Annotations:

  • Once ACCUs have been transferred from your ANREU account to the Clean Energy Regulator account, you will be paid at the price agreed to at auction and set out in the contract. Payment for the ACCUs will be made within 20 business days of the date the delivery occurred. ​ You need to ensure you have left sufficient time to be issued your units in order to meet the delivery schedule set out in the contract.​​Payment by the Clean Energy Regulator for the purchase of ACCUs will be made to the seller’s nominated bank account within 20 business days of receipt of an invoice for delivery or the date on which delivery occurs.The seller must send the Clean Energy Regulator an invoice in relation to each delivery including:The account number of the seller’s Australian National Registry of Emissions Units (ANREU) account from which the delivery has been or will be made.The scheduled delivery date to which the delivery relates.The number of ACCUs delivered.The amount payable by the Clean Energy Regulator for that delivery.The contract identification number.Incorrect invoices will not be accepted and will be returned to the seller.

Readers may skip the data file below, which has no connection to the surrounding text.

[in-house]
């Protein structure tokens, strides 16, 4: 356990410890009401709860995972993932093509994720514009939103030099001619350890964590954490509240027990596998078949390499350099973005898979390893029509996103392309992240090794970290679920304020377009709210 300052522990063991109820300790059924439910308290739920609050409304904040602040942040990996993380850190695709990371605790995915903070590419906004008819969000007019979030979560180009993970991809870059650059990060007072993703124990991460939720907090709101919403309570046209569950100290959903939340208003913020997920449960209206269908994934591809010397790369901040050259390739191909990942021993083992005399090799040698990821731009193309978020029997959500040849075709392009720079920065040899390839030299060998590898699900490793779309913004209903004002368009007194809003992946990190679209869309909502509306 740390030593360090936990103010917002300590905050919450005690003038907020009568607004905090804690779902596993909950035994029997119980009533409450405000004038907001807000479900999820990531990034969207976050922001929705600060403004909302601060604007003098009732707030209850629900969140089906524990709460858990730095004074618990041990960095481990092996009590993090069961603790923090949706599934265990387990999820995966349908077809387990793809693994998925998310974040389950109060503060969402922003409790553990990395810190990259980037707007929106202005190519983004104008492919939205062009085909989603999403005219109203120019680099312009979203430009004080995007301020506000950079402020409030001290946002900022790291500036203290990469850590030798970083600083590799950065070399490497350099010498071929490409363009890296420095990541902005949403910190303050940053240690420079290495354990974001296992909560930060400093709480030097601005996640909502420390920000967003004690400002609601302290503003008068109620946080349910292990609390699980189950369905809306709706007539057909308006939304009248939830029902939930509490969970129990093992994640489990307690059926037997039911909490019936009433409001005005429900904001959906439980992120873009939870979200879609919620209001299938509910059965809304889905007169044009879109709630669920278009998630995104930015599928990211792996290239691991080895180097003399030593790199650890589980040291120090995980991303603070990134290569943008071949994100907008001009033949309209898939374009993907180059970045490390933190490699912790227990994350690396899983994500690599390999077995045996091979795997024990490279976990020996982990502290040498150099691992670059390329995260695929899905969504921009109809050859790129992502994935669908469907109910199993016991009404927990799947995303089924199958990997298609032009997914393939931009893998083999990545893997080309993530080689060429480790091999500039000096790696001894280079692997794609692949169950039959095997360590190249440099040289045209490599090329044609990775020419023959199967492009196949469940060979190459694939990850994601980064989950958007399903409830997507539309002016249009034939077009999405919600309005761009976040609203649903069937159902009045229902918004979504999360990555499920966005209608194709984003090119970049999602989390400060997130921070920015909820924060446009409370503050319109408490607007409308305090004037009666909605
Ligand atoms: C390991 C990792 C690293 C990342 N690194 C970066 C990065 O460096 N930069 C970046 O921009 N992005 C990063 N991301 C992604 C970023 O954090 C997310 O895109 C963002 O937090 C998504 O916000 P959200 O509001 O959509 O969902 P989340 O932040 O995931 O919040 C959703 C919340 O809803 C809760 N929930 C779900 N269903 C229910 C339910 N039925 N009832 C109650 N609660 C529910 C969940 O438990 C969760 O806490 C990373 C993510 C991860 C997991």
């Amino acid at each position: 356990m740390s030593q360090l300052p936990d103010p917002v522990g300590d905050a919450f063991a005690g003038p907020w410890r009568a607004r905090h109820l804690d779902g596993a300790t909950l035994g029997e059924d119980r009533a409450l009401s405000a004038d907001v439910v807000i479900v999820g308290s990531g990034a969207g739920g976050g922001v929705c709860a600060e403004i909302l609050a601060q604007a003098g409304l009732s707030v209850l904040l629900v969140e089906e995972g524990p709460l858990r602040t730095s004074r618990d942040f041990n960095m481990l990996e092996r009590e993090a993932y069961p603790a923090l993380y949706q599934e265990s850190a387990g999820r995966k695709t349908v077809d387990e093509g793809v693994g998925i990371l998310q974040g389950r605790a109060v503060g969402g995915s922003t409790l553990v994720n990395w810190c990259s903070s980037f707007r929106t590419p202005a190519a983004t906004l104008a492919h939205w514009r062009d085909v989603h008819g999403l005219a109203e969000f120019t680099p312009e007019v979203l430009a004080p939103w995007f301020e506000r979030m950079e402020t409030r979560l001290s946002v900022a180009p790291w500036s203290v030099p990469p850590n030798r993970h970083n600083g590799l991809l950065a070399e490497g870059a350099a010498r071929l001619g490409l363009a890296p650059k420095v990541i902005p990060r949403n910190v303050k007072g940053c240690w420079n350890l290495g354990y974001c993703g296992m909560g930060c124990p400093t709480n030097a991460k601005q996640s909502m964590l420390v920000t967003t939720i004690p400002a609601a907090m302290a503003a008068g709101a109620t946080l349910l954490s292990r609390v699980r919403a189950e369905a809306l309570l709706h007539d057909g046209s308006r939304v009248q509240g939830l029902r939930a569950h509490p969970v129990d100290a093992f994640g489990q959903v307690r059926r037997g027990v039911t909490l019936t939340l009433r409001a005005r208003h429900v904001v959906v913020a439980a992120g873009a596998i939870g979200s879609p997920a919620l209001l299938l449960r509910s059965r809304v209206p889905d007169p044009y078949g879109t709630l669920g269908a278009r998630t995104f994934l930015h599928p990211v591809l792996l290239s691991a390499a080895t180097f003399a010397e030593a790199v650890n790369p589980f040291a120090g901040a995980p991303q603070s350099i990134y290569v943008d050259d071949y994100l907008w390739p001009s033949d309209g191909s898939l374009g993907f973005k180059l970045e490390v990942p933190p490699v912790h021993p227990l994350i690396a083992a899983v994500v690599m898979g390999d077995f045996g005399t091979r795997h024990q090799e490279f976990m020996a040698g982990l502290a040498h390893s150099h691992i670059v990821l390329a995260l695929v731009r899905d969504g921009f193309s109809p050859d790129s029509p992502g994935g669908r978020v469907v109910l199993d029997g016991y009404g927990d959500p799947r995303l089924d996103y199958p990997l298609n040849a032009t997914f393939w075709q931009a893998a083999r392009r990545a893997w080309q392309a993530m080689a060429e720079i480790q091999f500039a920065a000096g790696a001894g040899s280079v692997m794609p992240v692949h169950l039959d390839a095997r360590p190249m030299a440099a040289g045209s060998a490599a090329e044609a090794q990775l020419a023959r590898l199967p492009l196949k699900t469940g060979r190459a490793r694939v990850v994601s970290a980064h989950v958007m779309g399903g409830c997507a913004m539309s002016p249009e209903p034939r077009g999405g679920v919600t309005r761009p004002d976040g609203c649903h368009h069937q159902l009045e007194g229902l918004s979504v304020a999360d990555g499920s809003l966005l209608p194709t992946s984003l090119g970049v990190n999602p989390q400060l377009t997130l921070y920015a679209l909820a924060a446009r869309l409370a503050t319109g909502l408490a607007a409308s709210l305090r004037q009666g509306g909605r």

4.1.1.1.2.1 ACCUs as financial products

Annotations:

  • Australian carbon credit units (ACCUs) are a financial product under the Corporations Act 2001. You should seek independent legal and/or financial advice about your individual circumstances. The Australian Government has now made the Corporations Amendment (Emissions Reduction Fund Participants) Regulation 2015 (Regulation) which exempts a carbon abatement contract from the definition of a 'derivative' and a 'financial product' for the purposes of the Corporations Act 2001. The exemption means that a person is not required to hold an Australian financial services (AFS) licence to provide advice about, or enter into, a carbon abatement contract. As explained in the explanatory statement to the Regulation, the Australian Government has decided to progress this exemption separately from the other proposed exemptions for aggregators and carbon service providers. The Australian Securities and Investments Commission has published information about carbon markets and financial services.
4.1.1.1.2.1.1 Tax treatment of ACCUs

Annotations: